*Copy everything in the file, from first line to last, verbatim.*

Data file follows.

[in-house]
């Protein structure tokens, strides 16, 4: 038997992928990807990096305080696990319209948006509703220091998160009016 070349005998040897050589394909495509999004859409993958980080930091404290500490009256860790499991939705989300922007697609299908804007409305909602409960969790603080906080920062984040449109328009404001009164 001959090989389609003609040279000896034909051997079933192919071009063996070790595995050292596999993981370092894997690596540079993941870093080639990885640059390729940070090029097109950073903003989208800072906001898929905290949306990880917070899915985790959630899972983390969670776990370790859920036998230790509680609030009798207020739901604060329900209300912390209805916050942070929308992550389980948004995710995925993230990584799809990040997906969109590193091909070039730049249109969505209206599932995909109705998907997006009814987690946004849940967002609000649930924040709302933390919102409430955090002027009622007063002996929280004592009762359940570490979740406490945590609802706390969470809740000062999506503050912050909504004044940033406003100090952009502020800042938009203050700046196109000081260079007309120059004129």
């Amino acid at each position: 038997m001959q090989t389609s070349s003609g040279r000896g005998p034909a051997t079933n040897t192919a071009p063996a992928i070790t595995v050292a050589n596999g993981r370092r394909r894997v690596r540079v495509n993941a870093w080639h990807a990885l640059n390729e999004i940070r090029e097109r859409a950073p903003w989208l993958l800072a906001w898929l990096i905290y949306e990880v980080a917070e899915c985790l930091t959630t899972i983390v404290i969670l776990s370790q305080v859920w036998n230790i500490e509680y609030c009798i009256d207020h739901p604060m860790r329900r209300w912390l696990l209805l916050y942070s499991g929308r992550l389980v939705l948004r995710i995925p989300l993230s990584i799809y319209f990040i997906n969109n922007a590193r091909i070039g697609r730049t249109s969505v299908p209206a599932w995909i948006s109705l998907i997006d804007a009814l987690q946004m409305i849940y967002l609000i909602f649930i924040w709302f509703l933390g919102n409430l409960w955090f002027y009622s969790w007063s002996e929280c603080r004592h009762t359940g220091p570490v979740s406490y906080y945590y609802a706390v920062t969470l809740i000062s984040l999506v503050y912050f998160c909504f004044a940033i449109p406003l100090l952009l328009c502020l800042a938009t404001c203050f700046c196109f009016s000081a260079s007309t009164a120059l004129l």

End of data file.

[in-house]
């Protein structure tokens, strides 16, 4: 038997992928990807990096305080696990319209948006509703220091998160009016 070349005998040897050589394909495509999004859409993958980080930091404290500490009256860790499991939705989300922007697609299908804007409305909602409960969790603080906080920062984040449109328009404001009164 001959090989389609003609040279000896034909051997079933192919071009063996070790595995050292596999993981370092894997690596540079993941870093080639990885640059390729940070090029097109950073903003989208800072906001898929905290949306990880917070899915985790959630899972983390969670776990370790859920036998230790509680609030009798207020739901604060329900209300912390209805916050942070929308992550389980948004995710995925993230990584799809990040997906969109590193091909070039730049249109969505209206599932995909109705998907997006009814987690946004849940967002609000649930924040709302933390919102409430955090002027009622007063002996929280004592009762359940570490979740406490945590609802706390969470809740000062999506503050912050909504004044940033406003100090952009502020800042938009203050700046196109000081260079007309120059004129």
């Amino acid at each position: 038997m001959q090989t389609s070349s003609g040279r000896g005998p034909a051997t079933n040897t192919a071009p063996a992928i070790t595995v050292a050589n596999g993981r370092r394909r894997v690596r540079v495509n993941a870093w080639h990807a990885l640059n390729e999004i940070r090029e097109r859409a950073p903003w989208l993958l800072a906001w898929l990096i905290y949306e990880v980080a917070e899915c985790l930091t959630t899972i983390v404290i969670l776990s370790q305080v859920w036998n230790i500490e509680y609030c009798i009256d207020h739901p604060m860790r329900r209300w912390l696990l209805l916050y942070s499991g929308r992550l389980v939705l948004r995710i995925p989300l993230s990584i799809y319209f990040i997906n969109n922007a590193r091909i070039g697609r730049t249109s969505v299908p209206a599932w995909i948006s109705l998907i997006d804007a009814l987690q946004m409305i849940y967002l609000i909602f649930i924040w709302f509703l933390g919102n409430l409960w955090f002027y009622s969790w007063s002996e929280c603080r004592h009762t359940g220091p570490v979740s406490y906080y945590y609802a706390v920062t969470l809740i000062s984040l999506v503050y912050f998160c909504f004044a940033i449109p406003l100090l952009l328009c502020l800042a938009t404001c203050f700046c196109f009016s000081a260079s007309t009164a120059l004129l």